nut member of the bearing .Ilurfaces, the bails of the upper :l'ow outward against the upper erid of the sleeve by the comJ:jIned action of'the.hutarid t1).estem. Two important dIfferences in operation 'and result follow from tlU!se differences in structure. The first, to whIch I have already referred. is that the steering helld of Bown and Derry is a dirt-eatchIng steering head,. while that of the patent in suit is a dIrt-shedding steering head. The second is that the steering head of Bown and Derry willw.ork unsteadily under the prying strains to which a steering head 'is alwaj's subjected when in use, while the steering head of the patent in suit will work steadily under these prying strains. The explanation of this last statement is as follows: It will be plain, from a study of Fig. 11 of the Bown and Derry patent, that any prying strain upon the stem with respect to the sleeve will nip one of the balls at the bottom of the sleeve and one of the balls at the top of the sleeve, and that the bottom ball which is nipped will be on the opposite side of the stem from the top ball which is nipped. If now the stem be turned in the sleeve, the axis about whIch it will begin to turn will be a straight through the stem from a point near the top on one side of the stem to a point line joining tJ1e two balls which are nipped, and consequently passing near the bottom on the opposite side of the stem. The turnIng will continue to be about this axis until the swinging movement due to the turning about a dIagonal axis is arrested by the other balls in· the bearing, and then the turning, if continued, will be about an axis approxImatIng closely to the geometrIc axis of the sleeve. This beginning of the turning about an initial axis whose direction dIffers greatly from that of the tinal axis of turning, results In an unsteadhiess of steering; because it is essential to the stability of a bIcycle that the steering axis shall have just the right direction with reference to the wheels. It will be e'\"ident from a study of the steering head of the patent in suit, that when a prying strain nips a ball in the lower row and a ball in the upper row these two balls will be on the same side of the stem, and that the line joining them will not pass through the spindle, and may be made precisely parallel to the 8.."'tis of the spindle by suitably proportioning the parts of the strncture. Thus the unsteadiness due to a transfer of the turning from one to the other of two axes, having different directions, is entirely obviated by making the steering head according to the patent in suit instead of making it according to the BOWD and Derry patent."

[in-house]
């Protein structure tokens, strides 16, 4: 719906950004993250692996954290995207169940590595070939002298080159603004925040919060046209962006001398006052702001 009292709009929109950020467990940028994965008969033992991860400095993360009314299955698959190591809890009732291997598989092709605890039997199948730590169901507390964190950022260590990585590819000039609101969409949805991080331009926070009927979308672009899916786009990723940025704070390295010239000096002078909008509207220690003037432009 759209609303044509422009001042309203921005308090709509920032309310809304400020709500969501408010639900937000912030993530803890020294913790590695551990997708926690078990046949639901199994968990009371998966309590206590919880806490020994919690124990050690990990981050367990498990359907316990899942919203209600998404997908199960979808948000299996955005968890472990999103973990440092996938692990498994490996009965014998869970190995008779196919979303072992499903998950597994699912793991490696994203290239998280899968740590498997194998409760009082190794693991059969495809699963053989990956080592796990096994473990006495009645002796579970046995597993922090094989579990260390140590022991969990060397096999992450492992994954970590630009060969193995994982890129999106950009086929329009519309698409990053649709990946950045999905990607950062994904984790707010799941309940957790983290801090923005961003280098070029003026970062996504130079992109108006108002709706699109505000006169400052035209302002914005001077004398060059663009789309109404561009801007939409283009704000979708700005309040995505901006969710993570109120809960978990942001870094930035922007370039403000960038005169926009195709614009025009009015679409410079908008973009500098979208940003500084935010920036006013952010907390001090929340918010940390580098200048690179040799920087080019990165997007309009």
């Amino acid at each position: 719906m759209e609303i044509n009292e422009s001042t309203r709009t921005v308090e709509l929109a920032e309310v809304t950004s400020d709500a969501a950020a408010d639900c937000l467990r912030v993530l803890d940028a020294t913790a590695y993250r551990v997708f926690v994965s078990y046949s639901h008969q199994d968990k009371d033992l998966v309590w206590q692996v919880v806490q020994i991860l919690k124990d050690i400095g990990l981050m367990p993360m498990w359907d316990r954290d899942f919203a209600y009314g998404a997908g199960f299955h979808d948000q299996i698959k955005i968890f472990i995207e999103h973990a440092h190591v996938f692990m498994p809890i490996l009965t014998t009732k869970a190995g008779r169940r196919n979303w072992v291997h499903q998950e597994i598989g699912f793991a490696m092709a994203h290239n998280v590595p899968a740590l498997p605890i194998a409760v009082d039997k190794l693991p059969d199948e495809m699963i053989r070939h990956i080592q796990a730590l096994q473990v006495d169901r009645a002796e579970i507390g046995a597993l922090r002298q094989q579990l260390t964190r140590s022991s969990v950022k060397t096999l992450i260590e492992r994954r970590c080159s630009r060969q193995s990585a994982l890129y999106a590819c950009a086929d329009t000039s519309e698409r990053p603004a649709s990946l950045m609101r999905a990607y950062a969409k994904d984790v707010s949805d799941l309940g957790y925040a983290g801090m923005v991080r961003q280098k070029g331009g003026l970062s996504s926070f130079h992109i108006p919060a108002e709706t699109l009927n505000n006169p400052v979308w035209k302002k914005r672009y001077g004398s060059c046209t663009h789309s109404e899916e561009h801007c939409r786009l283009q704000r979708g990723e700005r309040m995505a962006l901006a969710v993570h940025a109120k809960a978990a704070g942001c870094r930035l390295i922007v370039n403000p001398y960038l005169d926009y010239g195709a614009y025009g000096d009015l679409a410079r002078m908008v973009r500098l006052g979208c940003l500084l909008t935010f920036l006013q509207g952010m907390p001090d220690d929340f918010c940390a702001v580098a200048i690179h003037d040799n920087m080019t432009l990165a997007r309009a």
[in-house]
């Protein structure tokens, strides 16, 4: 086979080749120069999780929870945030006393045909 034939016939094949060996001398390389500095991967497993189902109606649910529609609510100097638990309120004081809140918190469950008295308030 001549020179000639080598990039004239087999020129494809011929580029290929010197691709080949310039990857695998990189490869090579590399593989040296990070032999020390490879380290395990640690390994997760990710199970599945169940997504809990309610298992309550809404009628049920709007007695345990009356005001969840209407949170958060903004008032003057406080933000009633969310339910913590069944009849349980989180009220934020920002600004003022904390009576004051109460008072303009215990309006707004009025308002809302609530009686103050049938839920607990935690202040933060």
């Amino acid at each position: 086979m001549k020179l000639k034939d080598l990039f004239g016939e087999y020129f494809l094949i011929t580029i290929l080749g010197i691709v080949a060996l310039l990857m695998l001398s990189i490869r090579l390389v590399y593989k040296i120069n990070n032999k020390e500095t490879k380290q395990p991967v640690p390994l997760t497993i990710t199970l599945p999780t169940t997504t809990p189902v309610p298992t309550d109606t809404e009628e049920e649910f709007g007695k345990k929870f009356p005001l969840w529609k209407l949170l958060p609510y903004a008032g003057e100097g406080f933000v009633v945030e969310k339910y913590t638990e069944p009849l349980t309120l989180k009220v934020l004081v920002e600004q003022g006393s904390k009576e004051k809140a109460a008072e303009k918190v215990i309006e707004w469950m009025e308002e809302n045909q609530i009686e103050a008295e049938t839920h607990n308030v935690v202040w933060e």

It is, however, clear, from the evidence, that the friction balls resist thrusts in all directions, in the prior Bown and Derry patent, to which reference is above made, as well as in the patented device and the alleged infringing device; and, this being so, I cannot see that there is any difference in ease of turning which can result from the ntructure of the patent. The only new function which I can see is served by the structure of the patent is the dirt-shedding function of the surfaces on which the friction balls bear. The patent, indeed,. contemplates, in terms, that dust shall be "excluded" from the beartng surface at the upper end of the steering post. But I think this may fairly be taken to mean "nearly excluded," since it can hardly be supposed that the flange of the shoulder shall fit so closely as absolutely to exclude all dust. It may be taken, as it seems to me, that the inclined bearing surface will, as the complainants say, tend to shed such dust as may enter under the flange of the shoulder. But this function clearly depends on the structure of that surface as a straight inclined surface. The bearing surface in the respondent's device, although inclined in the sense that the inner edge is tha:q. the outer, is still so constructed that it will not shed dust. It will rather tend to retain dust on the downwardly curved part of the surface which lies beween the two edges. I must, therefore, con· clude that the respondent does not infringe, and that the bill must. be dismissed.
CARTER MACH. CO. 11. HANES.
CARTER MACH. CO. v. HANES et at. (C'rcuit Court, W. D. North Carollna. October 31, 1895.)
PATENTS-LIMITATION OF CLAIMS-COMBINATIONS.
The use of the words "substantially as described" in a combination claim is an express limitation, restricting the patentee to the peculiar and specific combination of elements and parts of which his machine is composed. The inventor of a machine, consisting of a new combination of old and well-known elements, which is shown by experiment to be impracticable and· valueless for the purpose intended, cannot, after obtaining a patent therefor, abandon his specifically described novel invention, and substitute, as a mechanical equivalent therefor, the methods of old machines which he claimed to have improved upon, and then sue as infringers persons employing the old device in the old way. Patents for mere improvements, consisting in combinations of old elements and ingredients, should be limited, by a strict construction of their claims and specifications, so as to leave the unappropriated field of the art open to other iJDprovers. In general, a mechanical equivalent which may be properly substituted for an omitted mechanical element, device, or agency in a patented machine is one that performs the same function by applying the same force to the same object, through the same mode and means of application. As applied to combination patents, it is special in its significance, and materially narrower in its range than when applied to an invention consisting of a new device or an entirely new machine. The King patent, No. 494,960, for an improvement in tobacco flavoring machines, is void for want of useful novelty, and as accompllshing no new and valuable result, and no old result in a better and cheaper manner.
SAME-TOBACCO I<'LAVORING MACHINE.
This was a bill by the Carter Machine Company against P. H. Hanes & Co., for infringement of a patent r3lating to tobacco flavoring machines. Peatross & Harris and W. D. Baldwin, for complainant. Glenn & l\Ianly, W. W. Fuller, and Watson & Buxton, for defendDICK, District Judge. The complainant is conceded to be the duly constituted assignee of United States patent 494,960, issued to ·John M. King, on the 4th day of April, 1893. This suit in equity has been brought by complainant against defendants to obtain an injunction, and recover damages for an alleged infringement of the said patent now owned and controlled by complainant. On the 29th day 'of May, 1891, the assignor, John M. King, filed an application for this patent for the improvement in tobacco flavoring machines as described in claim and specification attached to his application. The claim :and specification set forth a detailed and particular description of the machine, accompanied by drawings showing from three points of view the particular construction of his machine, and its means and ij1anner of operation. The applicant thus gave notice to the patent oOffice and the intelligent public interested in mechanism that he